Generations: Not Short on Talent at Cannes 2022

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More than a grouping of relative ages, a generation can be new growth, a wave of artists, or a branch of a family tree. This selection of seven Canadian shorts, the latest iteration of Telefilm Canada’s Not Short on Talent (available through the Short Film Library), span these ideas and more.

Parents talking with their adult children; young kids talking to their parents. Without meaning to, a common element began to emerge in the latest selection of Telefilm’s Not Short on Talent programme: People — both kids and adults — featured in situations opposite an age group immediately next or previous to theirs. 

This generational interplay stood out to me, and as I considered it, so did the meaning of “generation.” A generation isn’t just a grouping of relative ages. Rather, it’s also the proliferation of new growth; it’s the vague idea of a wave of artists. It’s the branch of a family tree.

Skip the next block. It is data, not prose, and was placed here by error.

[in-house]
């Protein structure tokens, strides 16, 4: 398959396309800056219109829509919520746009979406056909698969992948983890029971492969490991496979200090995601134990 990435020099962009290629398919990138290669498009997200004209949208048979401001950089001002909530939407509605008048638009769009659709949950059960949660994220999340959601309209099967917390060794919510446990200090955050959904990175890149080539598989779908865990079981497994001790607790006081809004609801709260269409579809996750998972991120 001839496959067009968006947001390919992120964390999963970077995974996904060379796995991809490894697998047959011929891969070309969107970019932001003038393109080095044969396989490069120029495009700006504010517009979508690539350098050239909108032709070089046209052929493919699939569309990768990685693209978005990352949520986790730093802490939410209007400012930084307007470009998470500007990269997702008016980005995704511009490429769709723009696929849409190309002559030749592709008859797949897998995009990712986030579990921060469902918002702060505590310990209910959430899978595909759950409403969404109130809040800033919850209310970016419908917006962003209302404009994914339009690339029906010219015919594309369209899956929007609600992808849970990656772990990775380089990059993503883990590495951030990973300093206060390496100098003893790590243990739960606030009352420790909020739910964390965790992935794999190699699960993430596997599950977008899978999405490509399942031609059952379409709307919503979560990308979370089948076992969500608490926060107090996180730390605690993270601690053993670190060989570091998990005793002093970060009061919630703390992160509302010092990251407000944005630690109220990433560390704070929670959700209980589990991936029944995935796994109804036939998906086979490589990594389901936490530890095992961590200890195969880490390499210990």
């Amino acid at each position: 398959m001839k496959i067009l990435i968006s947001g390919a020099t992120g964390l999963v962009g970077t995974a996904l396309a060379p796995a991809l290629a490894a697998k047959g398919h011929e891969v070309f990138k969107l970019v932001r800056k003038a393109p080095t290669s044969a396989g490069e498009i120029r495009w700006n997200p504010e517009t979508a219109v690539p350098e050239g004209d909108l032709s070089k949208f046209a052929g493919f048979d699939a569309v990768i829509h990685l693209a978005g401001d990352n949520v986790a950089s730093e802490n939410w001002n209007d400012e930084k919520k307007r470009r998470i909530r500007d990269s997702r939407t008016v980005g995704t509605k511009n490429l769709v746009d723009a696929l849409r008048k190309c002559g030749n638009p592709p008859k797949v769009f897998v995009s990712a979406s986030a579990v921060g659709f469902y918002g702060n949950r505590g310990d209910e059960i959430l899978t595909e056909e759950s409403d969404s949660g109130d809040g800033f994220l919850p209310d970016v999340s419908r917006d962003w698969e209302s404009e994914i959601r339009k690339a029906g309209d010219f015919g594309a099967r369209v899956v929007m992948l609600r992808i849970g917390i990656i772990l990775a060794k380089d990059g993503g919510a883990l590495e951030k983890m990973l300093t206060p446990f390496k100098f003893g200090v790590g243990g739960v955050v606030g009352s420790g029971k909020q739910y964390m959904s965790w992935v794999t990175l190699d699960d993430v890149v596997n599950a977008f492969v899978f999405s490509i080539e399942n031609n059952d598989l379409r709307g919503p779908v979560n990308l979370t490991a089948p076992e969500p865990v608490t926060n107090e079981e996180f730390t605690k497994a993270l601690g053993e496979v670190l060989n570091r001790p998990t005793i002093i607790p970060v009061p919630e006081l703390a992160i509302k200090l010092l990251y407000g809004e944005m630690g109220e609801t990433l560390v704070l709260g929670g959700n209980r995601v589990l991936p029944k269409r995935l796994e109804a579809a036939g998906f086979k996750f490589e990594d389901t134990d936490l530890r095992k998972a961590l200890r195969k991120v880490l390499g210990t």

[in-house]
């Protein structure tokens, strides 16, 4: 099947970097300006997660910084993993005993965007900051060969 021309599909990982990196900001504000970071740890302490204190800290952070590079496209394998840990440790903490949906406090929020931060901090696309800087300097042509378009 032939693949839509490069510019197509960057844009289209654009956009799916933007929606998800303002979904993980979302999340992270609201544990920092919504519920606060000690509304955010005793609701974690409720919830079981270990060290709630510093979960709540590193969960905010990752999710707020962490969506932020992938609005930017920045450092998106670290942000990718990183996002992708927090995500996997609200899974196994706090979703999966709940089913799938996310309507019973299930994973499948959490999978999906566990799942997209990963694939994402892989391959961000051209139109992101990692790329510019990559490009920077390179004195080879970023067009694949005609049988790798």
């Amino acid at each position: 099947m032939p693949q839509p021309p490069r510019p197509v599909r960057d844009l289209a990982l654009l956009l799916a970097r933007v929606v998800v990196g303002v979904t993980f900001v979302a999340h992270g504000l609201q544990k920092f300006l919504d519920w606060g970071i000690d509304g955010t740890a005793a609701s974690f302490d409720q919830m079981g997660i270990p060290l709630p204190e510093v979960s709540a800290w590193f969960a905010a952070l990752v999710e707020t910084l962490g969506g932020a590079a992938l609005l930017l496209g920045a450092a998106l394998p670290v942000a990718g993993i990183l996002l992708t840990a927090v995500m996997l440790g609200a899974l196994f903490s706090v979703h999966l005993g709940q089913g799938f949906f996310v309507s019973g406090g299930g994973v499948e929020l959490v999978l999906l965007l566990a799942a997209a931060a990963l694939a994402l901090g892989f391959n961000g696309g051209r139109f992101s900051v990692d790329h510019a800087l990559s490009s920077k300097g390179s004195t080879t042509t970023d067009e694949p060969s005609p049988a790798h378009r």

In Adriana Marchand’s Maundy — a short that, given its sweet and summer-y vibe, reminds of ice-cold Slurpees —  a lost and drifting dry cleaning employee has an offbeat encounter with two cheeky boys, later meeting their mother through it all. Miffed, the boys attempt to take this wistful dry cleaner to trial, yet despite the odd and amusing events that follow, he gets to know them all a little better, finding meaning as he does. 

Meanwhile, in Carol Nguyen’s Nanitic, two girls, Mai and Trang, spend an afternoon at their aunt Ut’s house playing, eating candy, and tending to their pet ant (its container needs air holes, they decide; they sneak around to find a solution). Elsewhere in the house, Trang’s grandmother is resting in her deathbed; carefully tending to her is Ut. As these beats — some honest, others very cute — unfold, this short (and its title, referring to the small size of certain worker ants) quietly resonates.